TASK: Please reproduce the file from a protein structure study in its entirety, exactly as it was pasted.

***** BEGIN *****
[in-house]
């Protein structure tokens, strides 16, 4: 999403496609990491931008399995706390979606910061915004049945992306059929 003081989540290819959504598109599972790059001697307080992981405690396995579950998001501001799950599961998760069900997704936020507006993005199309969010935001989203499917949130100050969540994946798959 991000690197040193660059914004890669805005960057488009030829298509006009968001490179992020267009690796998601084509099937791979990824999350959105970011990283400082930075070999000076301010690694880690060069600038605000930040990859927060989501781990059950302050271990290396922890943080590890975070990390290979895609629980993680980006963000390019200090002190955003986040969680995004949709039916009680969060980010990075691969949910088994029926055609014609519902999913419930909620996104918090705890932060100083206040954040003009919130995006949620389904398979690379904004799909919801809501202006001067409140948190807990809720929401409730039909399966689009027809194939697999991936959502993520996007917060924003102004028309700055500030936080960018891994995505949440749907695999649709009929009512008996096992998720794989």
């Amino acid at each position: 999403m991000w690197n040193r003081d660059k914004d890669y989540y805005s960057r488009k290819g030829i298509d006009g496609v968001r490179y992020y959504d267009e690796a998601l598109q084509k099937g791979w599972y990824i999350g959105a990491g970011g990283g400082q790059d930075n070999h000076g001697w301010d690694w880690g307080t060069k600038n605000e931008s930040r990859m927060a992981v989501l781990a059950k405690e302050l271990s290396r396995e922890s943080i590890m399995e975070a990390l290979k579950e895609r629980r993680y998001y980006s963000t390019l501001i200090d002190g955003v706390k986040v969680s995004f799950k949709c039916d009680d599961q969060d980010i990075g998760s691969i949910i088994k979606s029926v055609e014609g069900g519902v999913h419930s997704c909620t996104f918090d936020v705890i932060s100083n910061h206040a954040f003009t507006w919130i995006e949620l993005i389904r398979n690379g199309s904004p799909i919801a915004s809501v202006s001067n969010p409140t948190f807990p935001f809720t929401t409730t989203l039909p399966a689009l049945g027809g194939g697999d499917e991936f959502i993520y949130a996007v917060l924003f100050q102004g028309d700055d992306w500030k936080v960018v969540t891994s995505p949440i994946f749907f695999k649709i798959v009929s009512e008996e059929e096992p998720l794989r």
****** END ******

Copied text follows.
[in-house]
């Protein structure tokens, strides 16, 4: 999403496609990491931008399995706390979606910061915004049945992306059929 003081989540290819959504598109599972790059001697307080992981405690396995579950998001501001799950599961998760069900997704936020507006993005199309969010935001989203499917949130100050969540994946798959 991000690197040193660059914004890669805005960057488009030829298509006009968001490179992020267009690796998601084509099937791979990824999350959105970011990283400082930075070999000076301010690694880690060069600038605000930040990859927060989501781990059950302050271990290396922890943080590890975070990390290979895609629980993680980006963000390019200090002190955003986040969680995004949709039916009680969060980010990075691969949910088994029926055609014609519902999913419930909620996104918090705890932060100083206040954040003009919130995006949620389904398979690379904004799909919801809501202006001067409140948190807990809720929401409730039909399966689009027809194939697999991936959502993520996007917060924003102004028309700055500030936080960018891994995505949440749907695999649709009929009512008996096992998720794989």
């Amino acid at each position: 999403m991000w690197n040193r003081d660059k914004d890669y989540y805005s960057r488009k290819g030829i298509d006009g496609v968001r490179y992020y959504d267009e690796a998601l598109q084509k099937g791979w599972y990824i999350g959105a990491g970011g990283g400082q790059d930075n070999h000076g001697w301010d690694w880690g307080t060069k600038n605000e931008s930040r990859m927060a992981v989501l781990a059950k405690e302050l271990s290396r396995e922890s943080i590890m399995e975070a990390l290979k579950e895609r629980r993680y998001y980006s963000t390019l501001i200090d002190g955003v706390k986040v969680s995004f799950k949709c039916d009680d599961q969060d980010i990075g998760s691969i949910i088994k979606s029926v055609e014609g069900g519902v999913h419930s997704c909620t996104f918090d936020v705890i932060s100083n910061h206040a954040f003009t507006w919130i995006e949620l993005i389904r398979n690379g199309s904004p799909i919801a915004s809501v202006s001067n969010p409140t948190f807990p935001f809720t929401t409730t989203l039909p399966a689009l049945g027809g194939g697999d499917e991936f959502i993520y949130a996007v917060l924003f100050q102004g028309d700055d992306w500030k936080v960018v969540t891994s995505p949440i994946f749907f695999k649709i798959v009929s009512e008996e059929e096992p998720l794989r």